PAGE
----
# numpy.unique() in Python

The numpy module of Python provides a function for finding unique elements in a numpy array. The numpy.unique() function finds the unique elements of an array and returns these unique elements as a sorted array. Apart from the unique elements, there are some optional outputs also, which are as follows:

• The output can be the indices of the input array which give the unique values
• The output can be the indices of the unique array which reconstruct the input array
• The output can be an array of the number of times each unique value comes in the input array.

### Syntax

snippet
`numpy.unique(a, return_index=False, return_inverse=False, return_counts=False, axis=None)`

### Parameters

These are the following parameters in numpy.mean() function:

a: array_like

This parameter defines the source array containing elements whose unique values are desired. The array will be flattened if it is not 1-D array.

Return_index: bool(optional)

If this parameter is set True, the function will return the indices of the input array(along the specified axis if provided or in the flattened array), which results in the unique array.

return_inverse: bool(optional)

If this parameter is set True, the function will also return the indices of the input array(along the specified axis if provided or in the flattened array), which can be used to reconstruct the input array.

Return_counts: bool(optional)

If this parameter is set True, the function will return the number of times each unique item appeared in the input array 'a'.

axis: int or None(optional)

This parameter defines the axis to operate on. If this parameter is not set, then the array 'a' will be flattened. If this parameter is an integer, then the subarrays indexed by the given axis will be flattened and treated as an element of a 1-D array with the dimension of the given axis. Structured arrays or object arrays that contain objects are not supported if the axis 'kwarg' is used.

### Returns

This function returns four types of outputs which are as follows:

unique: ndarray

In this output, a ndarray will be shown that contain sorted unique values.

unique_indices: ndarray(optional)

In this output, a ndarray will be shown that contains the indices of the first occurrences of the unique values in the original array. This output is only provided if return_index is True.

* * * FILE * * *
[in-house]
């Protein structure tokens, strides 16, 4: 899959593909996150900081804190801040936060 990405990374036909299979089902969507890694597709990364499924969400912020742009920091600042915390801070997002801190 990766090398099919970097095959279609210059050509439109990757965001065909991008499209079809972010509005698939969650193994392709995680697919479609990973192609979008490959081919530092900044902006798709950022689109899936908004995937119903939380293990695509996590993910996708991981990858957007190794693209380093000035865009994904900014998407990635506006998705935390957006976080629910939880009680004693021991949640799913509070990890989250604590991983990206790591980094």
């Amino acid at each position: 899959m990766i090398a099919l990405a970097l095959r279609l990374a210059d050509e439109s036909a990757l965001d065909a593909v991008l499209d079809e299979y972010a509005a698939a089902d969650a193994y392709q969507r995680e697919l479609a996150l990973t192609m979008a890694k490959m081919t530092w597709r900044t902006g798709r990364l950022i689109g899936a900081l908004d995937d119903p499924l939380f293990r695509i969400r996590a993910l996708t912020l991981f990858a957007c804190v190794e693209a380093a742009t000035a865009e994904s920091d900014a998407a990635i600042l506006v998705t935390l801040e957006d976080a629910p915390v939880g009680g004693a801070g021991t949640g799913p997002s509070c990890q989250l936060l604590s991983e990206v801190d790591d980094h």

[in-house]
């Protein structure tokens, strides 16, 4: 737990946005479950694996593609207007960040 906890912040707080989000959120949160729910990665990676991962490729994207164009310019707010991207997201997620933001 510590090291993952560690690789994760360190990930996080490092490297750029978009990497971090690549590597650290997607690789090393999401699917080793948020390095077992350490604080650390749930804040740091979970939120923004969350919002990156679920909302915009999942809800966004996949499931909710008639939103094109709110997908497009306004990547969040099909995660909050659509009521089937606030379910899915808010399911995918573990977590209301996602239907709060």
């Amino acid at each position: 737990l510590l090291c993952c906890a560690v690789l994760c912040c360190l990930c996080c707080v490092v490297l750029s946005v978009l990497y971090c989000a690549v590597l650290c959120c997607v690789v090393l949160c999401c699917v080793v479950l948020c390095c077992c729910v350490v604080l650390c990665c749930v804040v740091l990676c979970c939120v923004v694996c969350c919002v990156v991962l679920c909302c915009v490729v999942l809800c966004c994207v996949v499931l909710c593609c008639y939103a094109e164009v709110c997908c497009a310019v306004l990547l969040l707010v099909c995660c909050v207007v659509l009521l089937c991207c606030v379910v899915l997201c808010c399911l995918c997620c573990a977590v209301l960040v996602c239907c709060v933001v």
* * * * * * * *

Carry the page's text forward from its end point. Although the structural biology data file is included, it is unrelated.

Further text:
unique_inverse: ndarray(optional)

In this output, a ndarray will be shown that contains the indices to reconstruct the original array from the unique array. This output is only provided if return_inverse is True.

unique_counts: ndarray(optional)

In this output, a ndarray will be shown that contains the number of times each of the unique values comes up in the original array. This output is only provided if return_counts is True.

### Example 1:

snippet
```import numpy as np
a=np.unique([1,2,3,4,3,6,2,4])
a```

Output:

Output
array([1, 2, 3, 4, 6])

In the above code

• We have imported numpy with alias name np.
• We have declared the variable 'a' and assigned the returned value of np.unique() function.
• We have passed the number of elements in the function.
• Lastly, we tried to print the value of 'a'.

In the output, a ndarray has been shown, which contains unique elements.

### Example 2:

snippet
```a=np.array([[1,2,2,3,9],[1,4,3,5,8]])
a
b=np.unique(a)
b```

Output:

Output
array([[1, 2, 2, 3, 9], [1, 4, 3, 5, 8]]) array([1, 2, 3, 4, 5, 8, 9])

### Example 3:

snippet
```import numpy as np
a = np.array([[1, 1, 0], [1, 1, 0], [2, 3, 4],[5, 9, 8],[2, 3, 4]])
a
b=np.unique(a, axis=0)
b```

Output:

Output
array([[1, 1, 0], [1, 1, 0], [2, 3, 4], [5, 9, 8], [2, 3, 4]]) array([[1, 1, 0], [2, 3, 4], [5, 9, 8]])

In the above code

• We have imported numpy with alias name np.
• We have created a multi-dimensional array 'a'.
• We have declared the variable 'b' and assigned the returned value of np.unique() function.
• We have passed the multi-dimensional array 'a' and axis as 0 in the function.
• Lastly, we tried to print the value of 'b'.

In the output, a ndarray has been shown that contains unique rows of the source array 'a'.

### Example 4:

snippet
```import numpy as np
a = np.array([[1, 1, 0], [1, 1, 0], [2, 2, 4],[5, 5, 8],[2, 2, 4]])
a
b=np.unique(a, axis=1)
b```

Output:

Output
array([[1, 1, 0], [1, 1, 0], [2, 2, 4], [5, 5, 8], [2, 2, 4]]) array([[0, 1], [0, 1], [4, 2], [8, 5], [4, 2]])
Note
Note: When we set axis as 1 then this function returns the unique columns from the source array.

### Example 5: Use return_index

snippet
```import numpy as np
a = np.array(['d', 'b', 'b', 'z', 'a'])
result, indices=np.unique(a,return_index=True)
result
indices
a[indices]```

Output:

Output
array(['a', 'b', 'd', 'z'], dtype='|S1') array([4, 1, 0, 3], dtype=int64) array(['a', 'b', 'd', 'z'], dtype='|S1')

In the above code

• We have imported numpy with alias name np.
• We have created an array 'a'.
• We have declared the variable 'result' and 'indices' and assigned the returned value of np.unique() function.
• We have passed the array 'a' and set return_index to True in the function.
• Lastly, we tried to print the value of 'result', 'indices', and array elements, which indicates the indices('a [indices]').

In the output, a ndarray has been shown that contains the indices of the original array that give unique values.

### Example 6: Use return_inverse

We can reconstruct the input array from the unique values in the following way:

snippet
```import numpy as np
a = np.array([1, 2, 6, 4, 5, 3, 2])
result, indices=np.unique(a,return_inverse=True)
result
indices
a[indices]```

Output:

Output
array([1, 2, 3, 4, 5, 6]) array([0, 1, 5, 3, 4, 2, 1], dtype=int64) array([1, 2, 3, 4, 5, 6, 2])
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